“Not all Washington journalists will applaud the arrival of When the Press Fails, but they should and probably will read it. It is a stinging critique of media coverage of the Bush administration, especially its policy in Iraq, and it raises serious questions about how the White House has ‘spun’ much of the media into a form of docile dependency on official handouts, leading to an overall failure of accountability. Thus is the public shortchanged.  Between the lines is a cry for the media to wake up to its social and political responsibilities.”<Marvin Kalb, founding director and senior fellow of the Joan Shorenstein Center on the Press, Politics and Public Policy, Harvard University>

George Pendle | Financial Times
"The hand-in-glove relationship of the U.S. media with the White House is mercilessly exposed in this determined and disheartening study that repeatedly reveals how the press has toed the official line at those moments when its independence was most needed."
Don Wycliff | Chicago Tribune
"Bennett, Lawrence, and Livingston are indisputably right about the news media's dereliction in covering the administration's campaign to take the nation to war against Iraq."
Russell Baker | New York Review of Books
"Their analysis of the weaknesses of Washington journalism deserves close attention."
James Boylan | Columbia Journalism Review
"This is a vigorously researched book, showing how crises, such as the Abu Ghraib prison scandal, flare up and are swiftly extinguished: 'torture' is diluted to 'abuse,' to 'mistreatment'; culpability is segregated to a few bad apples."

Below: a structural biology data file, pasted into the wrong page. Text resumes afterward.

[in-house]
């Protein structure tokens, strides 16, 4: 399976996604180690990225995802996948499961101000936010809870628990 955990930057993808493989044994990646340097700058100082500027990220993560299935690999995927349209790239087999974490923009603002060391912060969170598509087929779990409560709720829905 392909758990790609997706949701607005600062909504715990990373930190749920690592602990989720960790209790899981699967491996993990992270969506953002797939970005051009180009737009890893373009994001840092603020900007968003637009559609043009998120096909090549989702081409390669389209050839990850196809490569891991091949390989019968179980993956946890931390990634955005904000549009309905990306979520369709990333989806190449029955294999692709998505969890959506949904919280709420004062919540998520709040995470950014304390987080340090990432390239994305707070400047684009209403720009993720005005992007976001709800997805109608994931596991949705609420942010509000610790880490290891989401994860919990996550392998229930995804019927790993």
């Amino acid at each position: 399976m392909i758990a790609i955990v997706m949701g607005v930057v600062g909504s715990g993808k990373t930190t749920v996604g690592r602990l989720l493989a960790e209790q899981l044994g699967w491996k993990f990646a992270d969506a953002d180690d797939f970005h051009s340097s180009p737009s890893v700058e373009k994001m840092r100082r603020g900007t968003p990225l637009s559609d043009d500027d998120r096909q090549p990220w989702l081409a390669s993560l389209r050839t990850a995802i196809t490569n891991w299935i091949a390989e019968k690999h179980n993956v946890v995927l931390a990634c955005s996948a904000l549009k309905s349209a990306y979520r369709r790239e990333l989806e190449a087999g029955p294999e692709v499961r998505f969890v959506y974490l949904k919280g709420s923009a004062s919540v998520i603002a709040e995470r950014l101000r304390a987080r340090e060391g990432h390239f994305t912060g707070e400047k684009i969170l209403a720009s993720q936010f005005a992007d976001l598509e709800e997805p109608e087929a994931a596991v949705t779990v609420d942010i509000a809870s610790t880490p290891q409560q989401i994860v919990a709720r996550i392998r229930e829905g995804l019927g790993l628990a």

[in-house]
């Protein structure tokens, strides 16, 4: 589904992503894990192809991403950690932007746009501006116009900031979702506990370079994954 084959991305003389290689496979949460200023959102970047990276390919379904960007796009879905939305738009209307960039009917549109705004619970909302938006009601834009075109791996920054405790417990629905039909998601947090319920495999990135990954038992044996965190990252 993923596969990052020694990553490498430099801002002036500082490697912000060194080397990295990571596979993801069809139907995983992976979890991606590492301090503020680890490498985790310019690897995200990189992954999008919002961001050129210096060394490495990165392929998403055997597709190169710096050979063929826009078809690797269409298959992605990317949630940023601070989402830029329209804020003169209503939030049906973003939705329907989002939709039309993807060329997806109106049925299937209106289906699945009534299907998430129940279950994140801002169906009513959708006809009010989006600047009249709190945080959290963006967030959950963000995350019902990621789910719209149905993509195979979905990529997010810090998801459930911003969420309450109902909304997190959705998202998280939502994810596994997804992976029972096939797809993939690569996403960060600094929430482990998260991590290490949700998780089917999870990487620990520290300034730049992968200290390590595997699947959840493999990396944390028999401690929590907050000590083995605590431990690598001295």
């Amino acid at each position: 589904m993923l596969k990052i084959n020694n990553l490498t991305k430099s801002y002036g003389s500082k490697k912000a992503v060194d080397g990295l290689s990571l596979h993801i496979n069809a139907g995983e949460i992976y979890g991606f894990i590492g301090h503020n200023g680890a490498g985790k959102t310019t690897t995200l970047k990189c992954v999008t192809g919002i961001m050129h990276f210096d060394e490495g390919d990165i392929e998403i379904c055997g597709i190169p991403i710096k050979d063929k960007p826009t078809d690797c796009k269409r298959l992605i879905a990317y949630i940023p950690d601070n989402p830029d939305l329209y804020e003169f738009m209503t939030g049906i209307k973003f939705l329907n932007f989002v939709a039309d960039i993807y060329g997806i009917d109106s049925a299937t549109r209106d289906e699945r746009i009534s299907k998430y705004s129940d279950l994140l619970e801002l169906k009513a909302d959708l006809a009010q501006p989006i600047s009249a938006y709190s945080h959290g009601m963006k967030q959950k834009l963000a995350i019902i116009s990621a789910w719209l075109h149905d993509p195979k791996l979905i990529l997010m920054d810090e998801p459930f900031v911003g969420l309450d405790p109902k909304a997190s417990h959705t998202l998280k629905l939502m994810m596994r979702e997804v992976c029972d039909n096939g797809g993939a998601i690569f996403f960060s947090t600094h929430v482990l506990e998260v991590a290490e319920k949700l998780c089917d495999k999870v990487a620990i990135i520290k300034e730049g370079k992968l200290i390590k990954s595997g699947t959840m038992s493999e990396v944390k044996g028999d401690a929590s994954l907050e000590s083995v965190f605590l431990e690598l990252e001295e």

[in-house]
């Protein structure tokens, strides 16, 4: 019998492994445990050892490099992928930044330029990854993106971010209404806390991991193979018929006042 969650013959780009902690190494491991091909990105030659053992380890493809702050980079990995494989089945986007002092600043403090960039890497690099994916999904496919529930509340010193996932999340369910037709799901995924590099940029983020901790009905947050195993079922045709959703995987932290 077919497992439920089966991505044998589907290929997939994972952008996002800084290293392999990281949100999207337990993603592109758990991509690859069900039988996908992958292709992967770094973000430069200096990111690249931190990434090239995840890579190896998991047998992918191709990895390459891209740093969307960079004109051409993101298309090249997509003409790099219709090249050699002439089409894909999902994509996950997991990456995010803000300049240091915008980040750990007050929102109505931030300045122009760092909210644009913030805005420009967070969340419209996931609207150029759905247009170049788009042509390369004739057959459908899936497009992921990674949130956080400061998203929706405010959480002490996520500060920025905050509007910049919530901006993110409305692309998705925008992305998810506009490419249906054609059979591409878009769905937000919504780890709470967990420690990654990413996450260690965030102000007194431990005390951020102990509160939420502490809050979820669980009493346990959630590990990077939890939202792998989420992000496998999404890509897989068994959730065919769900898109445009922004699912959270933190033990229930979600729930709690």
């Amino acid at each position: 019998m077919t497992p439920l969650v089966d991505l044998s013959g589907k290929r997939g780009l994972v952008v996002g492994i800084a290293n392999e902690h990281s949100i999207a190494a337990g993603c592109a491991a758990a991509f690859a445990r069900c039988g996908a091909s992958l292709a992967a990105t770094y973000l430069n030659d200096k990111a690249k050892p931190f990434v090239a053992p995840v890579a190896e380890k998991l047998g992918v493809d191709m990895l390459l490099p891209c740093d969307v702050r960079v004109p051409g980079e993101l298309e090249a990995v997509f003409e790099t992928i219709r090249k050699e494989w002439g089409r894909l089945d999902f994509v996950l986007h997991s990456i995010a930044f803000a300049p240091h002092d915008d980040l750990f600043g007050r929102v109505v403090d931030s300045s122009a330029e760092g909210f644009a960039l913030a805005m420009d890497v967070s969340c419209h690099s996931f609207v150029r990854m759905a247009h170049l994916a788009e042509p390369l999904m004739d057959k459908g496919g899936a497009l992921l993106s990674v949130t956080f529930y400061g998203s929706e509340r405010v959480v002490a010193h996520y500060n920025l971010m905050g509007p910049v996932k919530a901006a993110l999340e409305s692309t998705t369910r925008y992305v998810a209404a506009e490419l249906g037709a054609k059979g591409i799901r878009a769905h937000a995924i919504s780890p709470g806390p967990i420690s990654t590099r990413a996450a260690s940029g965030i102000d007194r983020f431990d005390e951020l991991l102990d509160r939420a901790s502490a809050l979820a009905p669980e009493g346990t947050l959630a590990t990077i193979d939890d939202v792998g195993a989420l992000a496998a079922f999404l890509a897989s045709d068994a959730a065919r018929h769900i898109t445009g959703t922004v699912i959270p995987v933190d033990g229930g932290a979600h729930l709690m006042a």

Jim Boyd | Nieman Reports
"The boldest thesis in this book, the one I was most delighted to see—and least able to assert is really true—is that this attitude of timidity and obeisance [by the media] is actually bringing on the decline in readership and viewership that it, in part, seeks to avoid."
Jonathan McDonald Ladd, Georgetown University | Perspectives on Politics

"The breadth is so thorough and the prose so engaging that this book has the potential to become the definitive account of media politics during the Bush years. . . . When the Press Fails is an excellent book. Its positive arguments are a model of good social science research. I suspect that they would also work well in an undergraduate class, as a first exposure to serious media research. Furthermore, the book’s normative assertions are well argued, provocative, and a good place to start a class discussion about the proper role of the media in a democracy. In summary, if you want an introduction to how the media operates in the modern American political system, this is a good place to start."

Tamir Sheafer | Public Opinion Quarterly
"An important book which will become a 'must' read in future analyses that focus on press-government relations. It is well written, in a way that would make it completely comprehensible to nonscholars who care more about press freedom, government spins, and the coverage of the Iraqi war than about political communication theories."
Contents
Preface
Acknowledgments
INTRODUCTION
The Press and Power

1
PRESS POLITICS IN AMERICA
The Case of the Iraq War

2
THE SEMI-INDEPENDENT PRESS
A Theory of News and Democracy

3
NONE DARE CALL IT TORTURE
Abu Ghraib and the Inner Workings of Press Dependence

4
THE NEWS REALITY FILTER
Why It Matters When the Press Fails

5
MANAGING THE NEWS
Spin, Status, and Intimidation in the Washington Political Culture

6
TOWARD AN INDEPENDENT PRESS
A Standard for Public Accountability

APPENDIX A
Evidence Suggesting a Connection
between Abu Ghraib and U.S. Torture Policy

APPENDIX B
Methods for Analyzing the News Framing of Abu Ghraib

APPENDIX C
Further Findings from the Content Analysis

APPENDIX D
Interview Protocol
Notes
References
Index
For more information, or to order this book, please visit http://www.press.uchicago.edu